The next morning we went safely back to Marionetto and at the end of the afternoon, after Tito brought the lines, the tires and Leonardo 30 minutes before our departure time, we cross the Gatun Locks for the second time. Everything went well and just before sunset we were moored to the same buoy we used two days ago with the monkeys shouting but not showing up and a delicious dinner Marion made for us. However, it was the hottest night of our life. There was simply no wind on Lake Gatun that night and the temperature reached 32°C with 100% humidity. Even the crocodiles were too hot to come and eat us!

But the real fun really started at the Pedro Miguel lock. For the crossing Marionetto was rafted to another boat about the same size. However, we needed to attach the raft to another much bigger cruise boat doing cruises in the canal for the tourists, which was attached to the wall. Gary the captain of the other boat was the one steering the raft and the approach to the cruise boat at the very end of the lock presented itself well until we were close enough to throw our mooring lines at her. This is then that things went bad. The wind picked up suddenly and started to push the raft away from the cruise boat to a point that we couldn’t attached to her anymore. Gary turned toward the cruise boat in an attempt to bring the raft back at the cruise boat but with no success. Me, I was at the bow and I then threw my mooring line to the guy on the cruise boat so he can attach it. At this moment the wind caught the back of the raft and we turned 180° within the lock. Gary’s boat engine wasn’t strong enough for him to get back control of the two sailboats attached together and the wind was now dangerously pushing us on the closed front doors of the lock. Our only chance now was the line I threw before the boat started to turn. Everybody started shouting at the guy on the cruise boat to tell him to attach the line, which he did on a hurry. The line went straight and the raft stopped. Gary put his engine in full throttle and managed to bring back the raft. We untied the mooring line that just saved the two boats then turn the raft again and safely attached it to the cruise boat with all the passengers following our maneuver with great interests!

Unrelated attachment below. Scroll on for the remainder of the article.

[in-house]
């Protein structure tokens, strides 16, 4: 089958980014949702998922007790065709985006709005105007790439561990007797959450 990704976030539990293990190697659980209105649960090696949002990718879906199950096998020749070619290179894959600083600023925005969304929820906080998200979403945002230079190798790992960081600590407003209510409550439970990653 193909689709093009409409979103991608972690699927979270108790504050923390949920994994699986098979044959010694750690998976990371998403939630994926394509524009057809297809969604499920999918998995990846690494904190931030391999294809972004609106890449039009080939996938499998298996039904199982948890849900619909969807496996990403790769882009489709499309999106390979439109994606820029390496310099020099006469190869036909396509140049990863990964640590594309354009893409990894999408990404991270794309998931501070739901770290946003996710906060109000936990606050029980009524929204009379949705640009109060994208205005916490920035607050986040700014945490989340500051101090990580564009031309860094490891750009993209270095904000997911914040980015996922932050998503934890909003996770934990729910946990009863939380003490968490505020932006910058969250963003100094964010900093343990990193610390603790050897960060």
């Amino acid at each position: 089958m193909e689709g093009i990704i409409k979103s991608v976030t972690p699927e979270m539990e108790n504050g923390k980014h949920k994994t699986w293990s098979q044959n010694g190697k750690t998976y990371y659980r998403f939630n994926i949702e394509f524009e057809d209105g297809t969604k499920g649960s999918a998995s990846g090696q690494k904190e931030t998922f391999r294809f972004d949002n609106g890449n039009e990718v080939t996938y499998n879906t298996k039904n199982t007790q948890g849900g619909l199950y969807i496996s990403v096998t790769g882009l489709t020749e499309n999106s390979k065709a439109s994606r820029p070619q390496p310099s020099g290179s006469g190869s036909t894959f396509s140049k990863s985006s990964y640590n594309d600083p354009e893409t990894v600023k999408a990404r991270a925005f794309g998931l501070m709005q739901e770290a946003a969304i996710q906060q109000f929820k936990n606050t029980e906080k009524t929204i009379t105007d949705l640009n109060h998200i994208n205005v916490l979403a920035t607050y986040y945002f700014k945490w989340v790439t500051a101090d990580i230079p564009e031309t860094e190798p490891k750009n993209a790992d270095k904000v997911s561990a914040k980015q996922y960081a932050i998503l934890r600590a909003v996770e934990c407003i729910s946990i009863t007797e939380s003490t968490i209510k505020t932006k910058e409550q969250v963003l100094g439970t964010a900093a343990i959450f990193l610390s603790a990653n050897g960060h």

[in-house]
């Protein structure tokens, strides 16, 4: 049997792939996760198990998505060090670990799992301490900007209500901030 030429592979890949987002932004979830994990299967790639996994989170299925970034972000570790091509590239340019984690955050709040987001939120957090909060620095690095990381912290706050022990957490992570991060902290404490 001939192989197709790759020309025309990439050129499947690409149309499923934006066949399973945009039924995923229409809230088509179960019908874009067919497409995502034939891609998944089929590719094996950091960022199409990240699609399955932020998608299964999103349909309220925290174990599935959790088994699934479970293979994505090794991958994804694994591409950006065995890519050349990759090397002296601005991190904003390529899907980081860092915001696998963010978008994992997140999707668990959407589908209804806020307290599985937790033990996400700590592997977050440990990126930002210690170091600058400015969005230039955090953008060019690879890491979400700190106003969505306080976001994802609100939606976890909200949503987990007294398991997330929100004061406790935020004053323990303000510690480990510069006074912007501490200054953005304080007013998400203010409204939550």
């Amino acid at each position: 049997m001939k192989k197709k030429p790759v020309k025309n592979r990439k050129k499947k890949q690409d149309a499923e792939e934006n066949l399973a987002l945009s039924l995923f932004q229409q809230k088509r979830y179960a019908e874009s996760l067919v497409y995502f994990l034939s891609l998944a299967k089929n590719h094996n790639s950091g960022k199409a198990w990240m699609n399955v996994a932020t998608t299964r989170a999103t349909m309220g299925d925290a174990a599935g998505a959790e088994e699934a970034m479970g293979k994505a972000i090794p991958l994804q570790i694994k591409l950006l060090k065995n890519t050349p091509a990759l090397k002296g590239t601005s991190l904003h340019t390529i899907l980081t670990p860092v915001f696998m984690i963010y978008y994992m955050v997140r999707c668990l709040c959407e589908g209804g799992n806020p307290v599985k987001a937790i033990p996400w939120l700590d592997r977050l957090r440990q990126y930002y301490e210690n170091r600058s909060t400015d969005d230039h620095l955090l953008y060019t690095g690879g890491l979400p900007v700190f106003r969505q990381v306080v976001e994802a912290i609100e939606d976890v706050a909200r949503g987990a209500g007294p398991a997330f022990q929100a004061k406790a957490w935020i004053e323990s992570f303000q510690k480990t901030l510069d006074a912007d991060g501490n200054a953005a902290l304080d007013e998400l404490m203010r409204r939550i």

Eventually, with a super cargo behind us the crossing of the locks went very well even though four hours and a bottle of wine were necessary for us to recover from the Pedro Miguel lock episode! And as Marion put it so well after, this was a wonderful experience to cross the canal but if someone would ask her to cross again with them she would pass this time.